The Rise and Fall of the Dubai Financial Market
Located just 12 kilometers away from the Dubai International Airport (DXB) on Sheikh Zayed Road, the Dubai Financial Market was conceived as a result of the country’s emergence as a financial icon in the Arabian Gulf.
Officially opened for trading on March 26th, 2000, the DFM has come a long way since its inception, and today lists approximately 60 companies, with a handful being added each year.
The DMV is one of 3 stock exchanges in the United Arab Emirates (UAE), and one of two in Dubai. Apart from the Dubai Financial Market, the other stock exchanges are the Nasdaq Dubai, and the ADX or Abu Dhabi Securities Exchange.
The Difference between the 3 Stock Exchanges
The youngest of the 3 – the DFM started out as a government owned entity, and then transformed itself into a public offering in November 2006. This controversial move was a huge success despite the fact that only 20% was sold and the remainder 80% still retained by the Government of Dubai.
Next up is the ADX (formerly known as the Abu Dhabi Securities Market), which was established in November, 2000 with the primary goal of trading shares of UAE based companies. Nasdaq Dubai slots in at number 3, and was established in September 2005 and although it originated as a trading hub for international investors, most of its key operational functions such as trading have now been shifted to the Dubai Financial Market (DFM).
There are also several other exchanges in Dubai such as:
Regulatory Authorities for the Dubai Financial market
Both the Abu Dhabi Securities Exchange and the Dubai Financial Market are regulated by the Securities and Commodities Authority (SCA), which imposes rules and guidelines that must be strictly complied with by both exchanges. This not only ensures transparency in all aspects, but gives investors the confidence they need to invest in a foreign market.
Furthermore, the SCA is also responsible to impose fines to companies that violate any rules of both exchanges. Unlike the Dubai Financial Market, trading practices are maintained to an international standard by the Dubai Financial Services Authority (DFSA), which is an independent financial agency such as the Securities and Exchange Commission in the United States. It is also good to note that Nasdaq Dubai is an over the counter exchange market, with no trading floor such as those found in the DFM and ADX.
Listed Companies in the Dubai Financial Market:
The DFM today is a public venture with over 150 employees and over 61 listed companies. Most of these companies are based in the UAE, with a fair share of companies from the Middle East and North Africa especially from Kuwait. There are several factors that contribute to the drop in listings compared to the rise in de-listings, with the most significant being the financial crisis in 2008.
Other reasons for withdrawal were the staggering fees associated with membership to the Dubai Financial Market, and the lack of trading of some companies, which led them to de list as they weren’t getting value for their membership fees. The last two companies to join the DFM were Kuwaiti telecommunication company “Hits Telecom” and UAE-based company “Drake & Skull International”, both in 2009.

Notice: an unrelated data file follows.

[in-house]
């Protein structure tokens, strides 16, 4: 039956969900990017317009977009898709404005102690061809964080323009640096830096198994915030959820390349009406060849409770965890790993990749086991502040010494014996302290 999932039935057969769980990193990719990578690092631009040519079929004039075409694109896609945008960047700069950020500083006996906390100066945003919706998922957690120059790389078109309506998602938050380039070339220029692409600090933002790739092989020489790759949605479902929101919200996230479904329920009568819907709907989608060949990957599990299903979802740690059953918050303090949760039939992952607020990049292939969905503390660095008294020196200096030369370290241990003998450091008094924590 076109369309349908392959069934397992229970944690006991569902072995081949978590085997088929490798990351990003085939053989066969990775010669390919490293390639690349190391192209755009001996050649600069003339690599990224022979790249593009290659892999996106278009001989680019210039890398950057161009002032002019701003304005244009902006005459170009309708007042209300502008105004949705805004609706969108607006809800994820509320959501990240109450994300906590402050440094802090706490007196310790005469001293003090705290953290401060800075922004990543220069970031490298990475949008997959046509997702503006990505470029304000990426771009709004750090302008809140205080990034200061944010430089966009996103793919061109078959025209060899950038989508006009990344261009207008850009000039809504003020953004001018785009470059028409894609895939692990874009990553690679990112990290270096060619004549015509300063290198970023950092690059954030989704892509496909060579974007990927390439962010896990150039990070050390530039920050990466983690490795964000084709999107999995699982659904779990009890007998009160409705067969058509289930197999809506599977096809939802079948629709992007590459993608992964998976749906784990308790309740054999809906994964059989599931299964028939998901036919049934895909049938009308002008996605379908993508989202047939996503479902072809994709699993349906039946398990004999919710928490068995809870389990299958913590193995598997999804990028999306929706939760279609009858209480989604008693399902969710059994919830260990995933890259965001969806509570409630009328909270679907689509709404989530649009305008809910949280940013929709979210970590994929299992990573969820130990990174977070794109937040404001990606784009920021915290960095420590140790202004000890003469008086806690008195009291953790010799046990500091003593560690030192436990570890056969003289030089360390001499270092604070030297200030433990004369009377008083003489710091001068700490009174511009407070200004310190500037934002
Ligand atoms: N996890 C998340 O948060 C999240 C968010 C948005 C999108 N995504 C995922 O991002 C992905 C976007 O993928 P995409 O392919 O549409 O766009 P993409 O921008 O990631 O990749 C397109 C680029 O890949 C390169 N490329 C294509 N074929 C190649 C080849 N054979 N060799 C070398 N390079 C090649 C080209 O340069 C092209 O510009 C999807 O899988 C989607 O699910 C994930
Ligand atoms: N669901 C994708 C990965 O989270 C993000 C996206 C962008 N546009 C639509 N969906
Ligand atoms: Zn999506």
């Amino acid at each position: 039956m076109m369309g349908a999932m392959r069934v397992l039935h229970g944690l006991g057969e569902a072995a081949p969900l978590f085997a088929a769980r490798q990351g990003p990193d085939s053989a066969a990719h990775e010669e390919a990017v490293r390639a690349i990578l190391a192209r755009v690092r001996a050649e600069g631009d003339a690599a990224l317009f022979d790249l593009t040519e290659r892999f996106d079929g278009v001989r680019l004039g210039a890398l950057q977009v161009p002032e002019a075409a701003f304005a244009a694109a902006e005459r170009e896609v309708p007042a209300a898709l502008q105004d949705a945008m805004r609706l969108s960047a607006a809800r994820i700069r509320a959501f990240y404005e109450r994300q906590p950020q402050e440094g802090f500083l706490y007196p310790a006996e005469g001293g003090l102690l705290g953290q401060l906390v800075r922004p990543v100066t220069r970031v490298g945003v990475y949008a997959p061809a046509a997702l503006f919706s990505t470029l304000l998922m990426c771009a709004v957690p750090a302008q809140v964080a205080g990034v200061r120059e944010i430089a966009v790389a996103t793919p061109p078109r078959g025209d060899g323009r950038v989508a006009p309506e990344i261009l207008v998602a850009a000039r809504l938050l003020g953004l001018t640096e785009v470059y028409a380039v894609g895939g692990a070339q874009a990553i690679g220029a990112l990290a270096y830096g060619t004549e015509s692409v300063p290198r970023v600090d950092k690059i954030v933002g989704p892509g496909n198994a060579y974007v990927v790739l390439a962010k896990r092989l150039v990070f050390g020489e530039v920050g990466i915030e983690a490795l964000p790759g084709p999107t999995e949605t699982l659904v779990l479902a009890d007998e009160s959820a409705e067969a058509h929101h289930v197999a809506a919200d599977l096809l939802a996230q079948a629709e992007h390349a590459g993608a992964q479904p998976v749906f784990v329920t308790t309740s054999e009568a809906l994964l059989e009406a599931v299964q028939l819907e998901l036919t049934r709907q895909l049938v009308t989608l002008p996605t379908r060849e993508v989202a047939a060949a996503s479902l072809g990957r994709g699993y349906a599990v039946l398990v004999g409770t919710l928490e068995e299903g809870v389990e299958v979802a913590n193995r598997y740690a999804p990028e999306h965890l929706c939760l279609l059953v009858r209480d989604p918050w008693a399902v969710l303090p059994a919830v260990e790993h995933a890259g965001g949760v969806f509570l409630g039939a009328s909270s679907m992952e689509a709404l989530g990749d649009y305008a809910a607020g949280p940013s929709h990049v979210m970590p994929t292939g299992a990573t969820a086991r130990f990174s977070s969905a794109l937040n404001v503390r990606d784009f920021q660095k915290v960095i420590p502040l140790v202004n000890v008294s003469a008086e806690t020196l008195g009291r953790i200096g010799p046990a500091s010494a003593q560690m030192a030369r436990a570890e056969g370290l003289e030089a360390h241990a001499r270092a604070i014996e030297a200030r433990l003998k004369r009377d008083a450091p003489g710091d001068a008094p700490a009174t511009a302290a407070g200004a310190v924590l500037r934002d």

Brokers in the Dubai Financial Market:
Just like the decline in companies in the Dubai Financial Market, brokers are a similar tragic episode. The number of brokerage firms has seen a drastic decline from over a 100 in 2008 to mere 50 or so fully operational firms as of 2012.
The main reason for this can be attributed to the significantly low trading volumes, which resulted in low commissions for both investors and brokers and not to mention fierce competition.
Even with this decline in investors and brokers, the United Arab Emirates still manages to boast the most brokerage firms in the GCC (Gulf Cooperation council), 22 in Oman, 14 in Kuwait, 9 in Bahrain and 9 in Qatar.
Revenue of the DFM at a Glance
The main source of revenue of the Dubai Financial market comes from fees and trading commissions and other services provided to investors, with over 80-90% from trading alone. As a result of the recession in 2008, these trading volumes drastically declined, which led to substantial losses in the consecutive years. In terms of numbers, the trading volume dropped by over 85%, which is equivalent to 1 billion dollars of trading volume per day to less than a 100 million.
Regardless of the prices, the Dubai Financial Market gets a commission when shares are bought or sold. This financial gain was valued at AED 1.5- 2 billion per day before the financial crisis, but as a result of the lack of credit globally has plunged to just 100 million or less per day.
The DFM imposed a number of strategies to try and overcome this unfavorable financial weather, and to discourage dependency on the income generated from stock trading, with the most significant one being introducing fees for services that were once provided at no cost whatsoever. Adding to this mayhem, annual listing fees were increased, which accounted for 3% of the total revenue of the DFM.
Pros, Cons and Opportunities for Improvements of the DFM
Final Thoughts on the Dubai Financial Market:
Although the Dubai Financial Market has suffered massive losses due to the inclement financial weather in recent years, it is not as bad as other global financial exchanges.
In fact and in recent news, the Dubai Financial Market is up 40% this year, making it the world’s best performing stock market preceding Kuwait, Nairobi and Nigeria.
This is a spectacular recovery from the $115 billion debt Dubai witnessed just a few years ago and referring to recent predictions, these numbers are only going to soar!
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